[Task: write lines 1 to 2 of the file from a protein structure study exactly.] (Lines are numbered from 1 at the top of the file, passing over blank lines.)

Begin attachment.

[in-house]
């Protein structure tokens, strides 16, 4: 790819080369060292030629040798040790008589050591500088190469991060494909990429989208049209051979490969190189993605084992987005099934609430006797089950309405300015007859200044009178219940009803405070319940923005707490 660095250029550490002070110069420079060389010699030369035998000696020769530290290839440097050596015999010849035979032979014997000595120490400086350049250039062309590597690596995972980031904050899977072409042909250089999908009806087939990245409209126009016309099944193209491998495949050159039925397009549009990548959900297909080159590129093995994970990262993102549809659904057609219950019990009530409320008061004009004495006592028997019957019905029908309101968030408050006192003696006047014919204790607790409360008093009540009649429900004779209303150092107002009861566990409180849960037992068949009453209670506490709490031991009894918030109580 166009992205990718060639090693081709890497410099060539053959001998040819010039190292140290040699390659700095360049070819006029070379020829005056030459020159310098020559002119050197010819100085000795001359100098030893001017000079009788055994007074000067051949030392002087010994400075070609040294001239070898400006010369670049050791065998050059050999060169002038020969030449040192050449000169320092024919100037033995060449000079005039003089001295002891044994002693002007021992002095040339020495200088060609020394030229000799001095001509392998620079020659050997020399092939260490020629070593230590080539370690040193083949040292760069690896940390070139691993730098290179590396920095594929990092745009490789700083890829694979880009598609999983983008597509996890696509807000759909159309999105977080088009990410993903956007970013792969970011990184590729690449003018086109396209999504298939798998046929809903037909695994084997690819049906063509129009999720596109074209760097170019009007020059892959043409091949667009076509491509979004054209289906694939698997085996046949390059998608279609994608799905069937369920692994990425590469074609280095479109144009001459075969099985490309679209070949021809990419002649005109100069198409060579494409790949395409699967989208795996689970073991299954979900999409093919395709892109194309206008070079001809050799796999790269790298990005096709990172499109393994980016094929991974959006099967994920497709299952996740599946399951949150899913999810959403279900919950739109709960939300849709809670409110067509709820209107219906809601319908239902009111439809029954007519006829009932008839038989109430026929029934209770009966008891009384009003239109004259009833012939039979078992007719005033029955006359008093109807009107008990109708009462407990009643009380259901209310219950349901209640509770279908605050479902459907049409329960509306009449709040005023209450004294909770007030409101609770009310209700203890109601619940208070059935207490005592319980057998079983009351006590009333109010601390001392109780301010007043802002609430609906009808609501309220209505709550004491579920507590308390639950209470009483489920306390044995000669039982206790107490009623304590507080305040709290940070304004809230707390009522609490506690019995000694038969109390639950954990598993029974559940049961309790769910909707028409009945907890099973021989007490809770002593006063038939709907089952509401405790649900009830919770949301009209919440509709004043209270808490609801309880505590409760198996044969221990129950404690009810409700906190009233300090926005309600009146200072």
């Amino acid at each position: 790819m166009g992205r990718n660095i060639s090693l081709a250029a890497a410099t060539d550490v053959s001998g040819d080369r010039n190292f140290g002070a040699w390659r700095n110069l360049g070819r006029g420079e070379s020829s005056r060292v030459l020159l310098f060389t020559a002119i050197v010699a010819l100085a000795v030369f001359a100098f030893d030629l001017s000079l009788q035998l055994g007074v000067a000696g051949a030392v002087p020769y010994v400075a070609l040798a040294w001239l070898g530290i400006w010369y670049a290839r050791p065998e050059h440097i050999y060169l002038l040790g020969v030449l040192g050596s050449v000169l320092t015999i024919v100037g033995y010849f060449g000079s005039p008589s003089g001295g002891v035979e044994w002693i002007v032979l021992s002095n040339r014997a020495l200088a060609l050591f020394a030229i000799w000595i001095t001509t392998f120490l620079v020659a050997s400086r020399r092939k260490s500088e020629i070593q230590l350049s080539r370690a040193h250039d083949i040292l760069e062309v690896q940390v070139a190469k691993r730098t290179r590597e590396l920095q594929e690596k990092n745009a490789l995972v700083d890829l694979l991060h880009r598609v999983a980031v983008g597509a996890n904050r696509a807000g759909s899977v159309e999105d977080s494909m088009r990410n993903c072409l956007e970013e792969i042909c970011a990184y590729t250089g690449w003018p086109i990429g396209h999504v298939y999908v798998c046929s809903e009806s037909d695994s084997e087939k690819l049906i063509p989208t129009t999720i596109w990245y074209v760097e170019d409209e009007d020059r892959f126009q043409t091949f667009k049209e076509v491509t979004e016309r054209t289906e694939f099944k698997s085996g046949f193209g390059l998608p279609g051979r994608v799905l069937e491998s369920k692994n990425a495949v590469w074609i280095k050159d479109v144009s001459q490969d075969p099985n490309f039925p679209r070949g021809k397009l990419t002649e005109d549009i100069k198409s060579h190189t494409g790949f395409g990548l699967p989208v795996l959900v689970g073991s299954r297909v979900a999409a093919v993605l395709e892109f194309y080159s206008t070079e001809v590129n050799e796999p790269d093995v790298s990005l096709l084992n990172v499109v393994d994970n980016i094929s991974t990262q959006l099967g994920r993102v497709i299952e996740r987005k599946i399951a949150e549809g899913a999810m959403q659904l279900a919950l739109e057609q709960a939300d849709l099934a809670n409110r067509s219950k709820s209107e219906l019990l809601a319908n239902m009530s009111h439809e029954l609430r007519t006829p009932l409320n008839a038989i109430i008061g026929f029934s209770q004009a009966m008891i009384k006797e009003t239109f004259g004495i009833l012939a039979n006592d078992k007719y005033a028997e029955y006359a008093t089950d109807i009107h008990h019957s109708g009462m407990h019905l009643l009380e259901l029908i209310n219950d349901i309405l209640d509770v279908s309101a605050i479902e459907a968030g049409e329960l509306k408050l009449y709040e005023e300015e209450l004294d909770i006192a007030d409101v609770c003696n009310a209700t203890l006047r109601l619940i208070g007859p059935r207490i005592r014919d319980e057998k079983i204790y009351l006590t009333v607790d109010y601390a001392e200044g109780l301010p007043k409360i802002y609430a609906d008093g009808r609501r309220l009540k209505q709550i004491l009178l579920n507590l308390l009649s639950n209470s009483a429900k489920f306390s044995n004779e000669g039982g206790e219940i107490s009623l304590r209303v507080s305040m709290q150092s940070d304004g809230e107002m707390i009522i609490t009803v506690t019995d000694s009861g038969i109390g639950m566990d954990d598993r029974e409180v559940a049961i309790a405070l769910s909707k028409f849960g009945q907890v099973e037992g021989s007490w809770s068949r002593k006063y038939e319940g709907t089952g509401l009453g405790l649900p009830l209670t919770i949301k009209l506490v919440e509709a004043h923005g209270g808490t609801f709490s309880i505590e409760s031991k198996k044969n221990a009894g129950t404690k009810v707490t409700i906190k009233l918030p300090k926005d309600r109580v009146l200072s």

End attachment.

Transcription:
[in-house]
């Protein structure tokens, strides 16, 4: 790819080369060292030629040798040790008589050591500088190469991060494909990429989208049209051979490969190189993605084992987005099934609430006797089950309405300015007859200044009178219940009803405070319940923005707490 660095250029550490002070110069420079060389010699030369035998000696020769530290290839440097050596015999010849035979032979014997000595120490400086350049250039062309590597690596995972980031904050899977072409042909250089999908009806087939990245409209126009016309099944193209491998495949050159039925397009549009990548959900297909080159590129093995994970990262993102549809659904057609219950019990009530409320008061004009004495006592028997019957019905029908309101968030408050006192003696006047014919204790607790409360008093009540009649429900004779209303150092107002009861566990409180849960037992068949009453209670506490709490031991009894918030109580 166009992205990718060639090693081709890497410099060539053959001998040819010039190292140290040699390659700095360049070819006029070379020829005056030459020159310098020559002119050197010819100085000795001359100098030893001017000079009788055994007074000067051949030392002087010994400075070609040294001239070898400006010369670049050791065998050059050999060169002038020969030449040192050449000169320092024919100037033995060449000079005039003089001295002891044994002693002007021992002095040339020495200088060609020394030229000799001095001509392998620079020659050997020399092939260490020629070593230590080539370690040193083949040292760069690896940390070139691993730098290179590396920095594929990092745009490789700083890829694979880009598609999983983008597509996890696509807000759909159309999105977080088009990410993903956007970013792969970011990184590729690449003018086109396209999504298939798998046929809903037909695994084997690819049906063509129009999720596109074209760097170019009007020059892959043409091949667009076509491509979004054209289906694939698997085996046949390059998608279609994608799905069937369920692994990425590469074609280095479109144009001459075969099985490309679209070949021809990419002649005109100069198409060579494409790949395409699967989208795996689970073991299954979900999409093919395709892109194309206008070079001809050799796999790269790298990005096709990172499109393994980016094929991974959006099967994920497709299952996740599946399951949150899913999810959403279900919950739109709960939300849709809670409110067509709820209107219906809601319908239902009111439809029954007519006829009932008839038989109430026929029934209770009966008891009384009003239109004259009833012939039979078992007719005033029955006359008093109807009107008990109708009462407990009643009380259901209310219950349901209640509770279908605050479902459907049409329960509306009449709040005023209450004294909770007030409101609770009310209700203890109601619940208070059935207490005592319980057998079983009351006590009333109010601390001392109780301010007043802002609430609906009808609501309220209505709550004491579920507590308390639950209470009483489920306390044995000669039982206790107490009623304590507080305040709290940070304004809230707390009522609490506690019995000694038969109390639950954990598993029974559940049961309790769910909707028409009945907890099973021989007490809770002593006063038939709907089952509401405790649900009830919770949301009209919440509709004043209270808490609801309880505590409760198996044969221990129950404690009810409700906190009233300090926005309600009146200072």